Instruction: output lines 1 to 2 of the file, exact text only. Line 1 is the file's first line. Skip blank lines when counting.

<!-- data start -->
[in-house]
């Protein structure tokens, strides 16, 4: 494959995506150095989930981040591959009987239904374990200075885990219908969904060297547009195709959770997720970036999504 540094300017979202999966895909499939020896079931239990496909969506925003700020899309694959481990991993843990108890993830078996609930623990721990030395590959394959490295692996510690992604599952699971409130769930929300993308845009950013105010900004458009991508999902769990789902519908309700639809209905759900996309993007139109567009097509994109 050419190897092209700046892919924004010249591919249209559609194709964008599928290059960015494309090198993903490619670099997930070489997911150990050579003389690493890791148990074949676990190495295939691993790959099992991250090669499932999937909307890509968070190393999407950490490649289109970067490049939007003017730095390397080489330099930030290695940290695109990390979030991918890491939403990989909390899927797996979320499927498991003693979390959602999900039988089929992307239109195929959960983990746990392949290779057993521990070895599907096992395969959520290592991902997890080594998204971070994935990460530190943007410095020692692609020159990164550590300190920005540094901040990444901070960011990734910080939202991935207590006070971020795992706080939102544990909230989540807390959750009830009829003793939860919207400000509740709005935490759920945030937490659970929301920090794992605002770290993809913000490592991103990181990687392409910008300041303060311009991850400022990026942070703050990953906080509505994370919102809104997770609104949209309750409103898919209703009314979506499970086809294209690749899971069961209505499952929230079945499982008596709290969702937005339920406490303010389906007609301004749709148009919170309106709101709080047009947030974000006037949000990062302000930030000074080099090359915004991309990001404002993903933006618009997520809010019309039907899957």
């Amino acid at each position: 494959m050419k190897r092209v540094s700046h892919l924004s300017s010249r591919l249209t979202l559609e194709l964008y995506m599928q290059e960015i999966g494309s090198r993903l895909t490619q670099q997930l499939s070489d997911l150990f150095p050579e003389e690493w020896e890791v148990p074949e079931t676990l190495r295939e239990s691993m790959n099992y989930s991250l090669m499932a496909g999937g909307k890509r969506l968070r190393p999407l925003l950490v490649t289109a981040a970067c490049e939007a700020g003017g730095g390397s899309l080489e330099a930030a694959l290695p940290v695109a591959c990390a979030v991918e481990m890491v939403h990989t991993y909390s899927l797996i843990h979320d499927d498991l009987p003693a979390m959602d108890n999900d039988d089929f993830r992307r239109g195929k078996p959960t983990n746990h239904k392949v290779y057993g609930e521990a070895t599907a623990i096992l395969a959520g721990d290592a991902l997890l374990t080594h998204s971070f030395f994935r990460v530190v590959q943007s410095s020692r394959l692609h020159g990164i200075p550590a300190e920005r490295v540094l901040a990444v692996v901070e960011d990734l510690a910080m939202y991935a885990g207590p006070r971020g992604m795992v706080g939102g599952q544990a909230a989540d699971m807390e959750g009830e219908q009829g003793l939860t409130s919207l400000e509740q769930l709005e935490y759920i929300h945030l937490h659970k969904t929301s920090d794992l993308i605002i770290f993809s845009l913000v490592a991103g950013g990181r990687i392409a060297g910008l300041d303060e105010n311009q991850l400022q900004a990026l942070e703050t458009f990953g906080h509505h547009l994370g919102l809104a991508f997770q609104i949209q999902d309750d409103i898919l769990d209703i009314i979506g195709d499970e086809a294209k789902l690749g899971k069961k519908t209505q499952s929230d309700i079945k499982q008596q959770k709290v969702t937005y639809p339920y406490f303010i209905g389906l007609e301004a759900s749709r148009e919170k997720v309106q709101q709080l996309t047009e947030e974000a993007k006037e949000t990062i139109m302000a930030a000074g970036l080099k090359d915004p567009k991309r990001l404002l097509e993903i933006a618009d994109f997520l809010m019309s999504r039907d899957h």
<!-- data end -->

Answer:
[in-house]
């Protein structure tokens, strides 16, 4: 494959995506150095989930981040591959009987239904374990200075885990219908969904060297547009195709959770997720970036999504 540094300017979202999966895909499939020896079931239990496909969506925003700020899309694959481990991993843990108890993830078996609930623990721990030395590959394959490295692996510690992604599952699971409130769930929300993308845009950013105010900004458009991508999902769990789902519908309700639809209905759900996309993007139109567009097509994109 050419190897092209700046892919924004010249591919249209559609194709964008599928290059960015494309090198993903490619670099997930070489997911150990050579003389690493890791148990074949676990190495295939691993790959099992991250090669499932999937909307890509968070190393999407950490490649289109970067490049939007003017730095390397080489330099930030290695940290695109990390979030991918890491939403990989909390899927797996979320499927498991003693979390959602999900039988089929992307239109195929959960983990746990392949290779057993521990070895599907096992395969959520290592991902997890080594998204971070994935990460530190943007410095020692692609020159990164550590300190920005540094901040990444901070960011990734910080939202991935207590006070971020795992706080939102544990909230989540807390959750009830009829003793939860919207400000509740709005935490759920945030937490659970929301920090794992605002770290993809913000490592991103990181990687392409910008300041303060311009991850400022990026942070703050990953906080509505994370919102809104997770609104949209309750409103898919209703009314979506499970086809294209690749899971069961209505499952929230079945499982008596709290969702937005339920406490303010389906007609301004749709148009919170309106709101709080047009947030974000006037949000990062302000930030000074080099090359915004991309990001404002993903933006618009997520809010019309039907899957």